Sliding Sideways: Our Review of ‘The Grudge’ (2020)

Posted in Movies, Theatrical by - January 03, 2020
Sliding Sideways: Our Review of ‘The Grudge’ (2020)

No matter which way you spin it, sometimes things just don’t need to happen…

It’s common place when a hot indie director ends up doing his first studio film it’s usually something that was placed on him rather than an original idea from the storyteller in question.  Sadly this holds true with The Grudge because even though it’s got a loaded ensemble and some very slick production design allowing for a very creepy vibe to set in, this version of The Grudge is still too much like it’s predecessor’s; a little dull, dower and only a little bit scary.

After a young mother murders her family in her own house, a single mother and young detective (Andrea Riseborough) tries to investigate and solve the case. Later, she discovers the house is cursed by a vengeful ghost that dooms those who enter it with a violent death. Now, she runs to save herself and her son from demonic spirits from the cursed house in her neighborhood.

There’s some undeniable talent from this studio debut by writer/director Nicholas Pesce as this sort of sideways reboot isn’t necessarily all that scary, but much like the original J-Horror classic J-Uon it’s undeniably grim, but it keeps us engaged thanks to some great camera and design work as well as a completely over qualified ensemble cast to let the story unfold.

Pesce is certainly no slouch when it comes to creating an image.  The narrative flows at an appropriately dour pace (not unlike the original) and it looks like a million bucks with some classic production design moments, great use of light and shadow to make the occasional jump scare moment that while predictable still work reasonably well but that’s not the problem here.

This is just inherently such a downer of a story that you have to be OK with that going in.  When you look at it all objectively, even with some of the tweaks that we’re made for this updated adaptation, there’s just no happy ending in sight on this one and it makes for a fairly painful experience no matter how well Pesce and his team can shine the material up.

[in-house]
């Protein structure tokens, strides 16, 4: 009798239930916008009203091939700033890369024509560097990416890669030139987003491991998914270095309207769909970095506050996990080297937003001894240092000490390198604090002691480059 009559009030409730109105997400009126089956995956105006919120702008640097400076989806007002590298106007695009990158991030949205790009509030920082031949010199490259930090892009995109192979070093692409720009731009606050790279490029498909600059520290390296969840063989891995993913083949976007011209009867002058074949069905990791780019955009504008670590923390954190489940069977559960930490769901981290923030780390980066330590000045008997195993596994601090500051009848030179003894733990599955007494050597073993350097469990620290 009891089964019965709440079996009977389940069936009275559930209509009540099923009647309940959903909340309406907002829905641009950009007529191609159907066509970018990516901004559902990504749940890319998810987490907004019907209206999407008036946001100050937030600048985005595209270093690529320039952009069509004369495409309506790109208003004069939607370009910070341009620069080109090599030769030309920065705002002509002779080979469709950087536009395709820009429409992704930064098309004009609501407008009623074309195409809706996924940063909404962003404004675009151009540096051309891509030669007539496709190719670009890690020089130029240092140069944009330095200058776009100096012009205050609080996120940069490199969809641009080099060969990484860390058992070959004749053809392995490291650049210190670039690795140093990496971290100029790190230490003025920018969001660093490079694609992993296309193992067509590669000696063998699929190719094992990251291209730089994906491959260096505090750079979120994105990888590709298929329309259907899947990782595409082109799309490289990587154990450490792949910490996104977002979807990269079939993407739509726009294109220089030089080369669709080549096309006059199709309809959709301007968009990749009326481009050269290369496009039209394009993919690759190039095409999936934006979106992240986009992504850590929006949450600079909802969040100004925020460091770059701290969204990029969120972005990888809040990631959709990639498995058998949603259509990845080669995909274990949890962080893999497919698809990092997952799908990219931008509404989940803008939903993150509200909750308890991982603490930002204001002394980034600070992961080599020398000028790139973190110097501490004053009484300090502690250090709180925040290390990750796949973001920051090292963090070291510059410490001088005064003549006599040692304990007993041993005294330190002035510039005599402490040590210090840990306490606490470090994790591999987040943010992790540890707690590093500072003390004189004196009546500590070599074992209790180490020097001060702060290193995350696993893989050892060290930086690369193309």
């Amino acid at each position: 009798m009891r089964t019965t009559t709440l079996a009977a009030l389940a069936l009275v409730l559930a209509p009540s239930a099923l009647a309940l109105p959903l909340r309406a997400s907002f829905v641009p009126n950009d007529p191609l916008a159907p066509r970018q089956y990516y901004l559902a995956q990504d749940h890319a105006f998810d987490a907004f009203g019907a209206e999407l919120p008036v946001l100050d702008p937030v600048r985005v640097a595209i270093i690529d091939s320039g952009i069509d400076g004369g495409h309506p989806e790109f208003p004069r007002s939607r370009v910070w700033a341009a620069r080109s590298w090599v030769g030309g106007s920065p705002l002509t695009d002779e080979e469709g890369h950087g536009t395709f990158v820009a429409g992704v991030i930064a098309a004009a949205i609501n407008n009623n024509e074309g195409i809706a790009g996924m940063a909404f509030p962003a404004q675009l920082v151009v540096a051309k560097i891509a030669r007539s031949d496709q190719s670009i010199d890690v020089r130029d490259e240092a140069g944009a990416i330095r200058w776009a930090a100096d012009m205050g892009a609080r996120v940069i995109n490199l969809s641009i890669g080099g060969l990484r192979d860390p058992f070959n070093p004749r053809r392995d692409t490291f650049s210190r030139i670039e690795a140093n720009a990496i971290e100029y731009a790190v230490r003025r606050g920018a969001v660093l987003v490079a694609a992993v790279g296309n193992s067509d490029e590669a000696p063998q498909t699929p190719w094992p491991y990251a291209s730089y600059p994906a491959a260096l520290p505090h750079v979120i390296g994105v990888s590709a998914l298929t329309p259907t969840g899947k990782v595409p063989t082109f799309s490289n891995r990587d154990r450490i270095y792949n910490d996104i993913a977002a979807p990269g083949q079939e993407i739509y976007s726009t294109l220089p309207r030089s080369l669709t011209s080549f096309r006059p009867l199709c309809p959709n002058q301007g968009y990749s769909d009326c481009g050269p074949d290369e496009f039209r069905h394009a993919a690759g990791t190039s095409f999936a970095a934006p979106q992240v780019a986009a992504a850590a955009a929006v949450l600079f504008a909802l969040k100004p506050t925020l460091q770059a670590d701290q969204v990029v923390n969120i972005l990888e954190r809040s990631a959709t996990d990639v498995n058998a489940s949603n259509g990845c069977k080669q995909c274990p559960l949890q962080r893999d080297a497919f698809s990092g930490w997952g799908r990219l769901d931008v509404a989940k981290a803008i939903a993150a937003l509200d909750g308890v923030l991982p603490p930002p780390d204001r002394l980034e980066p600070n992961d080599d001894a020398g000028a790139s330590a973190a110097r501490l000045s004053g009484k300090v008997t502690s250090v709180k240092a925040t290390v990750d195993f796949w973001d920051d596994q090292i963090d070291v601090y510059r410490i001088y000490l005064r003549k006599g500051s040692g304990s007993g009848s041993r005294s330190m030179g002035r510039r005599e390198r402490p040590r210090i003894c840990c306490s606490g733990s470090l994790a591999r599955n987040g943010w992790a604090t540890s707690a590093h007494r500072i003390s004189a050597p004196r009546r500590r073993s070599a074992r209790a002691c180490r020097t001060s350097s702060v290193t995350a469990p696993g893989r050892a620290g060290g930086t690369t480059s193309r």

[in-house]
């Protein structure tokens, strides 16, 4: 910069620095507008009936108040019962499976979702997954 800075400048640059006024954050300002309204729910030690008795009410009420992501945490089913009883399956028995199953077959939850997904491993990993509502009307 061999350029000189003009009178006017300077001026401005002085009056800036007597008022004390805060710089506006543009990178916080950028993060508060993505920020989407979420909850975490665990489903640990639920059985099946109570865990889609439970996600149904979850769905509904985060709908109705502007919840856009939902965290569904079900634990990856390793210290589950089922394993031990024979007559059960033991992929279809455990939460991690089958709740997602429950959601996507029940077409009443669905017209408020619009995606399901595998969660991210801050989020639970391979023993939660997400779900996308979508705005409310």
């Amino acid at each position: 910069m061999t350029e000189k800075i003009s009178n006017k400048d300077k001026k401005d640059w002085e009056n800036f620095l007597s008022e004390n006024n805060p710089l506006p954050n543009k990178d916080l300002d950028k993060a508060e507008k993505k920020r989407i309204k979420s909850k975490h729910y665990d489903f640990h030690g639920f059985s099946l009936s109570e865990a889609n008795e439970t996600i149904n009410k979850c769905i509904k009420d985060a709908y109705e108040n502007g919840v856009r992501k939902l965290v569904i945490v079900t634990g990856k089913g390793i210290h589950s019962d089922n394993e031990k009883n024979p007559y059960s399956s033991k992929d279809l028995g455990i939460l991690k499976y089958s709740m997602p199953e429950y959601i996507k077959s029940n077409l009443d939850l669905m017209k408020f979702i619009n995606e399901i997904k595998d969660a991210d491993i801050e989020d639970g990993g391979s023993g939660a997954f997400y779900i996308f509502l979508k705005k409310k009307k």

With an ensemble that includes Andrea Riseborough, Demian Bechir, Frankie Faison, Jacki Weaver, John Cho, Peri Gilpin, William Sadler and Lin Shaye to say that this is over cast would be the understatement of the century.  Everyone gets a fair bit of work to do and Pesce gives them all a little bit of scenery to chew but none of it really plays all that well.

Riseborough is fine in the lead and can play desperate on the verge of a breakdown as well as anyone; Sadler and Shaye tear up the scenery in small but vital roles while everyone else carries their weight.  However, when you’re only 10 minutes in to a movie and you already know where everything it going to go for each of your characters, it makes for a bit of a tired ride.

At the end of the day, The Grudge is just a bummer, just like the one with Sarah Michelle Gellar was and just like the original Japanese one was.  While it gives hope of what Nicholas Pesce might be capable given how slick it all looks with some tweaks to the narrative, but this movie just didn’t need to exist.

  • Release Date: 1/3/2020
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David Voigt is a Toronto based writer with a problem and a passion for the moving image and all things cinema. Having moved from production to the critical side of the aisle for well over 10 years now at outlets like, Criticize This, Dork Shelf (Now That Shelf), to.Night Newspaper he’s been all across his city, the country and the continent in search of all the news and reviews that are fit to print from the world of cinema.
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